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Fly on the Wall 

September 21, 2010

Claude’s Birthday Bash

Claude the albino alligator was the lucky recipient of 15 fish-flavored cupcakes last Wednesday, in honor of his 15th birthday. In the aquarium prep kitchen, local birthday boys Dominic (turning 6), and Matthew (turning 15) joined biologists to decorate the cupcakes with colorful hummus “frosting,” and a confetti of flowers, berries, shrimp and fish.

After putting the finishing touches on the platter of treats, the party moved up to the Swamp for a rousing chorus of “Happy Birthday to Claude” by visitors and staff. Biologists Brian and Nicole then climbed into the exhibit to toss the gator his cupcakes one by one. He snapped them up eagerly. As appetizing as fishy cupcakes are for alligators, they are decidedly less appealing to people. Dominic and Matthew received people-friendly cupcakes inspired by the reptilian star (vanilla cake with vanilla frosting, of course). Scroll down to check out both cupcake recipes.

Over the course of the week, Claude also received several birthday cards from fans, and a shiny new whistle for his training sessions from 6-year-old Dominic. On Claude’s behalf, thanks to everyone for your warm wishes! You can check out party highlights at http://www.ktvu.com/video/25024901/index.html.

Cupcake decorationsFeeding Claude

Albino-alligator-inspired Cupcakes for People
Recipe provided by the Academy Cafe

Vanilla Cupcakes (makes 12)
1 1/2 cups all-purpose flour
1 tsp. baking powder
1/4 tsp. salt
1/2 cup unsalted butter, softened
3/4 cup granulated sugar
2 eggs
1 egg yolk
2 tsp. vanilla extract
1/2 cup milk

• Preheat oven to 350 degrees Fahrenheit.
• Line 12 muffin cups (½-cup-sized) with cupcake papers.
• In a small bowl, combine the flour with salt and baking powder. Set aside.
• In a large bowl, on the medium speed of an electric mixer, cream the butter until smooth. Add the sugar gradually and beat until fluffy, about 3 minutes.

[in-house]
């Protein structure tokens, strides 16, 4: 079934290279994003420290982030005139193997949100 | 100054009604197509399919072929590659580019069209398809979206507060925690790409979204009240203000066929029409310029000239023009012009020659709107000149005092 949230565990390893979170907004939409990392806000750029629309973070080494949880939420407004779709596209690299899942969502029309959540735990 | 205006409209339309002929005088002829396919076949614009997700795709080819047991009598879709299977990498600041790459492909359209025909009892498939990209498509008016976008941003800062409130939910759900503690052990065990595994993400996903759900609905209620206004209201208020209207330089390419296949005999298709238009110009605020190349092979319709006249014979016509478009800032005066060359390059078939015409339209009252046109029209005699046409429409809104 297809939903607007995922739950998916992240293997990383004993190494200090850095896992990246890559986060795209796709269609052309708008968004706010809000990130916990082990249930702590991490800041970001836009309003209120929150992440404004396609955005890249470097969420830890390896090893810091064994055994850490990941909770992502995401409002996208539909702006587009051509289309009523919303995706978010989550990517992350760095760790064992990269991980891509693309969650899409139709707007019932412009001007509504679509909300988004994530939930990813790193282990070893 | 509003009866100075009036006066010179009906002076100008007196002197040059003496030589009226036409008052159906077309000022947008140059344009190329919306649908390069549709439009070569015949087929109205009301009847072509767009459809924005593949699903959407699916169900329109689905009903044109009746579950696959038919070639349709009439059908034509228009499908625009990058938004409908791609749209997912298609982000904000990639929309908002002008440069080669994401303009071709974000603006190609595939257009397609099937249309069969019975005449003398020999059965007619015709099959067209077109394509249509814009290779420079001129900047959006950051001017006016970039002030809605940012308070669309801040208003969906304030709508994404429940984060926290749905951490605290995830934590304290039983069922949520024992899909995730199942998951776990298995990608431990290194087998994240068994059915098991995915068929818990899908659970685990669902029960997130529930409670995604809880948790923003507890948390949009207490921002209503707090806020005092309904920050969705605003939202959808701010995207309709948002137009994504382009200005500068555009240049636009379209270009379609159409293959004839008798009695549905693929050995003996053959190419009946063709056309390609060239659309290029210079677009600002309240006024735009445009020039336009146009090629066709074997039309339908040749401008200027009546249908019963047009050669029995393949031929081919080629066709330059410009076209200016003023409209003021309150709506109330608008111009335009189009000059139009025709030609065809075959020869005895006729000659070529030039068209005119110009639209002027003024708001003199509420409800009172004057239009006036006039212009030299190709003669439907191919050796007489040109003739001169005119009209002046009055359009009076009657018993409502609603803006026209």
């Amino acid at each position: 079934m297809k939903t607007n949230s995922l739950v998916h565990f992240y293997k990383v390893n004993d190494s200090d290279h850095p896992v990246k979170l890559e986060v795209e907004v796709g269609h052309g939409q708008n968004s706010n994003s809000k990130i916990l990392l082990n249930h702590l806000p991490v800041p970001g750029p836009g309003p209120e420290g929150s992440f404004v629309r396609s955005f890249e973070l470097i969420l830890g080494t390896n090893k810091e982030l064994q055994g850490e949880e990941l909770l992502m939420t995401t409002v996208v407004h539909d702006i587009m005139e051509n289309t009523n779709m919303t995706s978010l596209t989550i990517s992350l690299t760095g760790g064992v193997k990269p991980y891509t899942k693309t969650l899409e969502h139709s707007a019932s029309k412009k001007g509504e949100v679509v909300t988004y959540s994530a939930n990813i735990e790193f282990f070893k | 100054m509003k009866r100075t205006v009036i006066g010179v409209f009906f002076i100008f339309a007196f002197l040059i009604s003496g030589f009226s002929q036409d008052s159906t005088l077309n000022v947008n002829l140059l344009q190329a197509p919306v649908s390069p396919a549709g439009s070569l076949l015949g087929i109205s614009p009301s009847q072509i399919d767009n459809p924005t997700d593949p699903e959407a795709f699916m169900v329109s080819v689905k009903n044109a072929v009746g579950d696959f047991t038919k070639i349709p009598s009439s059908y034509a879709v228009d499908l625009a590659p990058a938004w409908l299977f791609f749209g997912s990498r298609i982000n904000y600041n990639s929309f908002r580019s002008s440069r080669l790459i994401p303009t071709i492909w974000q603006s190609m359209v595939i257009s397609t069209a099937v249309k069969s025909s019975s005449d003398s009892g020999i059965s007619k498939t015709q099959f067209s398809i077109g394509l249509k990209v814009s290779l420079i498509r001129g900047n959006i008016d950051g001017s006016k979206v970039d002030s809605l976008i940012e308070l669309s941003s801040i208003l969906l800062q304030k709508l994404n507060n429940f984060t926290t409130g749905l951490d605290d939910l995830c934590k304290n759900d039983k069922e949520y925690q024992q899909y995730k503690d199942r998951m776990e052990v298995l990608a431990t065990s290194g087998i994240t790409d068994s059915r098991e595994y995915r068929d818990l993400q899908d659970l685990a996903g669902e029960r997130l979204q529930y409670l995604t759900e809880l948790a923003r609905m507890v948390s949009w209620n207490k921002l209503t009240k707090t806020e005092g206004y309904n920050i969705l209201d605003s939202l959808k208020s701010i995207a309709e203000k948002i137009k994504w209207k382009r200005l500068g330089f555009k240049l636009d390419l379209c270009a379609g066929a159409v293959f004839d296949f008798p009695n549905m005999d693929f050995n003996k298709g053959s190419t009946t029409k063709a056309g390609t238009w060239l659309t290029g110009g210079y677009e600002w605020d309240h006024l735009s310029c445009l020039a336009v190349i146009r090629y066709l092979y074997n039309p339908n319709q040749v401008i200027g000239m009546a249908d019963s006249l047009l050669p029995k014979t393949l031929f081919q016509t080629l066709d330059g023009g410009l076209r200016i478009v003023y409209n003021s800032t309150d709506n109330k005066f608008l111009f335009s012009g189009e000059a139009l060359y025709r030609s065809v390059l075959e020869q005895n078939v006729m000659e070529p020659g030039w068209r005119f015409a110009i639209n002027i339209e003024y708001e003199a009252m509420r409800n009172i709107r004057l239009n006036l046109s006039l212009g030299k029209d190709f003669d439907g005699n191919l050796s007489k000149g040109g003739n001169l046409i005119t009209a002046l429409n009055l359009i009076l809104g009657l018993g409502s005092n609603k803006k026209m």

• Combine the eggs and egg yolks together, then incorporate them one at a time, beating well after each addition.
• Add the dry ingredients in three parts, alternating with the milk and vanilla. With each addition, beat until the ingredients are incorporated, but do not over-beat.
• Using a rubber spatula, scrape down the batter in the bowl to make sure the ingredients are well blended. Carefully spoon the batter into the cupcake liners, filling them about 3/4 full.
• Bake for 20 to 25 minutes, or until a cake tester inserted into the center of the cupcake comes out clean.
• Cool the cupcakes in tins for 15 minutes. Remove from the tins and cool completely on a wire rack before frosting.

Vanilla Frosting (makes enough for 24 cupcakes, or one 9-inch layer cake)
1 cup (2 sticks) unsalted butter, softened
6 to 8 cups confectioners’ sugar
1/4 cup milk
2 teaspoons vanilla extract
1 teaspoon lemon juice
1/2 tsp salt

• Place the butter in a large mixing bowl. Add 4 cups of the sugar and beat together until fully combined.
• Then gradually add the milk and vanilla while on medium speed of an electric mixer. Beat until smooth and creamy, about 3 to 5 minutes.
• Gradually add the remaining sugar, 1 cup at a time, beating well after each addition (about 2 minutes), until the frosting is thick enough to be of good spreading consistency. You may not need to add all of the sugar.
• Add lemon juice and salt and continue to mix until fully blended.

Frosting can be stored in an airtight container for up to 3 days. (Use and store the frosting at room temperature because frosting will set if chilled.)

“Cupcakes” for Claude the Albino Alligator
Recipe provided by Academy biologists
2 C hot water
2 2/3 C ground gator chow (available from exotic animal food suppliers)
12 oz capelin
6 oz prawns
4 oz spinach
1 C parsley
2 oz grated carrots
1 2/3 cups phytoplankton
2 T marine fish flakes
2 oz omega-3 fatty acids